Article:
What's in the works at Whole Foods? Amazon.com Inc. (AMZN) execs, unsurprisingly, are keeping mum.

Amazon closed on its $13.7 billion acquisition of organic grocery store chain Whole Foods on Aug. 28. From that date through Sept. 30, the end of Amazon's fiscal third quarter, Whole Foods sales totaled $1.28 billion, according to Amazon's quarterly earnings report on Thursday, Oct. 26.

While direct comparisons are obviously impossible, during Whole Foods' quarter ending September 2016, sales totaled $3.5 billion, implying sales of about $1.17 billion a month. If there was indeed a sales bump under Amazon's ownership, it may imply that the extra traffic from Amazon's cuts to the prices of avocados, bananas and other food more than outweighed the decrease in revenue from those purchases.

Bye-bye whole paycheck. 

Amazon reported Whole Foods' sales, as well as operating income of $23 million, in the new physical stores section of its income statement. In contrast, online sales totaled $26.4 billion, up 22% year over year. The physical stores component will also include sales from any other instances "where a customer physically buys something in a store," CFO Brian Olsavsky said on a call with analysts, like Amazon's pop-up bookstores.

Olsavsky and fellow Amazon executive Dave Clark, senior vice president of worldwide operations and customer service, masterfully dodged analysts' questions about the future of Whole Foods. Instead, they preferred to tout changes implemented in the two months since the acquisition closed. Those back-slap worthy achievements include slashing prices and selling Whole Foods private label products on Amazon, as well as the previously-announced adoption of Amazon Prime as Whole Foods' customer rewards program, which is currently in the works.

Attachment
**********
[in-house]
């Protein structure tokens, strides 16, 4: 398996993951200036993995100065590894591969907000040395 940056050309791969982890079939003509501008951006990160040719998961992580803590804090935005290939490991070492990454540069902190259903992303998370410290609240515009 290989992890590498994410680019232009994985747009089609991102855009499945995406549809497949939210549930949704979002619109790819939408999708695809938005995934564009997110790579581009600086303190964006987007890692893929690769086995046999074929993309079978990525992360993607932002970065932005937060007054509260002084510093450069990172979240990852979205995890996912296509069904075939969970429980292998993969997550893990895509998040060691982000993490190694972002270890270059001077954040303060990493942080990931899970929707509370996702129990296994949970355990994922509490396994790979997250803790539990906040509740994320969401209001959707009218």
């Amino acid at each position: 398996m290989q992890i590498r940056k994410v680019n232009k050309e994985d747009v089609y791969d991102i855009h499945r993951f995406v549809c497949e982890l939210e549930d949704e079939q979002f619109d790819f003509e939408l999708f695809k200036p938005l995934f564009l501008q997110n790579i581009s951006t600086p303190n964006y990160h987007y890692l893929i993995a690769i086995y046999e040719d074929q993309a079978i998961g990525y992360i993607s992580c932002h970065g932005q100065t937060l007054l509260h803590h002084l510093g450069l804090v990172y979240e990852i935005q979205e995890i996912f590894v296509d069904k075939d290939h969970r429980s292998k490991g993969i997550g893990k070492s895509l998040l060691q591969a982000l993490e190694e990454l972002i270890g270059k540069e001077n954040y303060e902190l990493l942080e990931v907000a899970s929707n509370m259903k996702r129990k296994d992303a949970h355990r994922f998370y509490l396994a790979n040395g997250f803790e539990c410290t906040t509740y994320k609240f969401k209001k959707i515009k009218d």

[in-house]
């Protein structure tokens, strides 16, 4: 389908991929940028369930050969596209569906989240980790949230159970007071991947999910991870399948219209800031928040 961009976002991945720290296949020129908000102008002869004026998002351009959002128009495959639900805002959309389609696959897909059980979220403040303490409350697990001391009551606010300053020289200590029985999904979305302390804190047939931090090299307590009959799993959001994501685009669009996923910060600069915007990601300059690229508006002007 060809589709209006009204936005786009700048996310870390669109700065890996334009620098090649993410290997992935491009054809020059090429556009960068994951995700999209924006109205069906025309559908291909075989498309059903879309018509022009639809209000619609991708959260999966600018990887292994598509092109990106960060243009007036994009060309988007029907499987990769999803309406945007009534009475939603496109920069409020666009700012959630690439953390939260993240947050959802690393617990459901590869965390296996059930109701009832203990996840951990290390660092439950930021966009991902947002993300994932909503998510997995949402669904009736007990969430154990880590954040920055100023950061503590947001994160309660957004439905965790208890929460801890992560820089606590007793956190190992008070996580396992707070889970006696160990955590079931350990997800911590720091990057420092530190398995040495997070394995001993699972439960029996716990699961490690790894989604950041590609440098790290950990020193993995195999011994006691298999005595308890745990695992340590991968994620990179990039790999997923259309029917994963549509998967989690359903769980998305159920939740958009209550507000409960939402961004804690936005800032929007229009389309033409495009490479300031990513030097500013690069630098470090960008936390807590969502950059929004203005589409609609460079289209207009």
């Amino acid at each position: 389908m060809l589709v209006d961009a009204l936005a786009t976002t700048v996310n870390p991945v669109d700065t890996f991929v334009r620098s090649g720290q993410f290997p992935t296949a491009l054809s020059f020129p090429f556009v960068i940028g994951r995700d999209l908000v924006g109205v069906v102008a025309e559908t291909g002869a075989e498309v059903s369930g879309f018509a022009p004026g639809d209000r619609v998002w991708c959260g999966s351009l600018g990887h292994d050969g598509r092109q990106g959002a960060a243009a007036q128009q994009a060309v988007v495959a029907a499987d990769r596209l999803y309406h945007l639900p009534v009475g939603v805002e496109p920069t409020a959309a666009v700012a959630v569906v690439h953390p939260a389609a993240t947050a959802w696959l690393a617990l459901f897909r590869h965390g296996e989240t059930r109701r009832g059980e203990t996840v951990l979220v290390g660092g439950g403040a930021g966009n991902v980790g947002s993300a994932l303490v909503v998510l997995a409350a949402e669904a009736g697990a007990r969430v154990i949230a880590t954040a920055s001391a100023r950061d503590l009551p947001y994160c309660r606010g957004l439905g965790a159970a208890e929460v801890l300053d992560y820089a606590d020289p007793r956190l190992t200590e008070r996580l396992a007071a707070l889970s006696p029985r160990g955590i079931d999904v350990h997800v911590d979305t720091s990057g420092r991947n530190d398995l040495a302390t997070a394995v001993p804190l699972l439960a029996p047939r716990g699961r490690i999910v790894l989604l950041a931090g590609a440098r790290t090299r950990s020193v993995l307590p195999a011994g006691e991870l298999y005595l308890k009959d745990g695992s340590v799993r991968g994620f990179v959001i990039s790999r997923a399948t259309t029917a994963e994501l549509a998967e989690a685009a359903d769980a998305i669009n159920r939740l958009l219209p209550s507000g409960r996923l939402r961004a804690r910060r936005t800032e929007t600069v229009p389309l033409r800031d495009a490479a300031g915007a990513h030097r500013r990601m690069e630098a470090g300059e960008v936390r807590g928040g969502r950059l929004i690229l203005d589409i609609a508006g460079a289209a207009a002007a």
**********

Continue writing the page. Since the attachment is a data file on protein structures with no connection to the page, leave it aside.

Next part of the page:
"I've been in meetings with John Mackey and his team, and they're very like-minded with us, customer-obsessed, ready to work together," Olsavsky said. He offered one meager nibble about the future: "Over time I think you'll see more cooperation, working together between Amazon Fresh, Prime Now and Whole Foods...So far, so good."

What about rumors that Amazon is getting into the pharmacy business? Shockingly, Olsavsky demurred. "I can't confirm or deny any of the rumors related to pharmacy or anything else. I will say we see a lot of opportunity with Whole Foods."

Another tidbit: "We'll also be developing new store formats just as we talked about in the past before Whole Foods," in a similar vein to Amazon's pop-up bookstores, the Amazon Go prototype grocery store in Seattle and Amazon's campus bookstores.

"Whole Foods really gives us a fast head start on that and a great base and a great team to work with who has a lot of history and 10-20 years of learnings that we don't have and wouldn't have" in physical retail, Olsavsky noted. "Working together will bring out different strengths to the table."

Amazon CEO Jeff Bezos, who, presumably, knows Whole Foods' future but isn't sharing.
Amazon CEO Jeff Bezos, who, presumably, knows Whole Foods' future but isn't sharing.

There are more Whole Foods stores in the works too, but Amazon is "not ready to announce what they'll look like," funnily enough.

Olsavsky did throw a bone with the acknowledgement that "better perspective on the entire quarter" will be available when Whole Foods issues its final 10-K next month.

Amazon's earnings almost took a backseat to the riveting Whole Foods chat. Amazon earned 52 cents a share, far ahead of analysts' expected 3 cents a share. Revenue exceeded the consensus estimate by about 4.3%. Shares jumped 8% to $1050.50 in after-hours trading.

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Editors' pick: Originally published Oct. 26.

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